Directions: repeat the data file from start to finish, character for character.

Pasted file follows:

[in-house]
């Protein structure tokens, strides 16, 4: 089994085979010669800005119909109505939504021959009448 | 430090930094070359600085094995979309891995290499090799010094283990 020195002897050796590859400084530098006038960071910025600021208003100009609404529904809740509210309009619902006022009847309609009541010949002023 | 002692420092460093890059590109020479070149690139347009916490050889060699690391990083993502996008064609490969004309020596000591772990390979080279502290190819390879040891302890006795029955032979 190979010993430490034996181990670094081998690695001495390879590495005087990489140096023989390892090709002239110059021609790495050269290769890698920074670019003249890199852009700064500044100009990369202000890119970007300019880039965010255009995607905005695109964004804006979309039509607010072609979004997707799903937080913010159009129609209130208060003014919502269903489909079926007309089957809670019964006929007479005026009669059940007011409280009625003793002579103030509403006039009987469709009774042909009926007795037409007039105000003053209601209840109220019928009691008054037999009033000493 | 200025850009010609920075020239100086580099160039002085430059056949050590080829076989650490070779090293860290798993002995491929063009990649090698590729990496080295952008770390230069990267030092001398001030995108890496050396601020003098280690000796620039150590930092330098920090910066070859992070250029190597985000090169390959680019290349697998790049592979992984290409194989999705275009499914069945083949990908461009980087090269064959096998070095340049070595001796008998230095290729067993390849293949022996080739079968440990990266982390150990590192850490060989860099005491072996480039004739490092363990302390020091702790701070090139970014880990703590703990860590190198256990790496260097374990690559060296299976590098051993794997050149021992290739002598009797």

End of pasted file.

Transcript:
[in-house]
């Protein structure tokens, strides 16, 4: 089994085979010669800005119909109505939504021959009448 | 430090930094070359600085094995979309891995290499090799010094283990 020195002897050796590859400084530098006038960071910025600021208003100009609404529904809740509210309009619902006022009847309609009541010949002023 | 002692420092460093890059590109020479070149690139347009916490050889060699690391990083993502996008064609490969004309020596000591772990390979080279502290190819390879040891302890006795029955032979 190979010993430490034996181990670094081998690695001495390879590495005087990489140096023989390892090709002239110059021609790495050269290769890698920074670019003249890199852009700064500044100009990369202000890119970007300019880039965010255009995607905005695109964004804006979309039509607010072609979004997707799903937080913010159009129609209130208060003014919502269903489909079926007309089957809670019964006929007479005026009669059940007011409280009625003793002579103030509403006039009987469709009774042909009926007795037409007039105000003053209601209840109220019928009691008054037999009033000493 | 200025850009010609920075020239100086580099160039002085430059056949050590080829076989650490070779090293860290798993002995491929063009990649090698590729990496080295952008770390230069990267030092001398001030995108890496050396601020003098280690000796620039150590930092330098920090910066070859992070250029190597985000090169390959680019290349697998790049592979992984290409194989999705275009499914069945083949990908461009980087090269064959096998070095340049070595001796008998230095290729067993390849293949022996080739079968440990990266982390150990590192850490060989860099005491072996480039004739490092363990302390020091702790701070090139970014880990703590703990860590190198256990790496260097374990690559060296299976590098051993794997050149021992290739002598009797």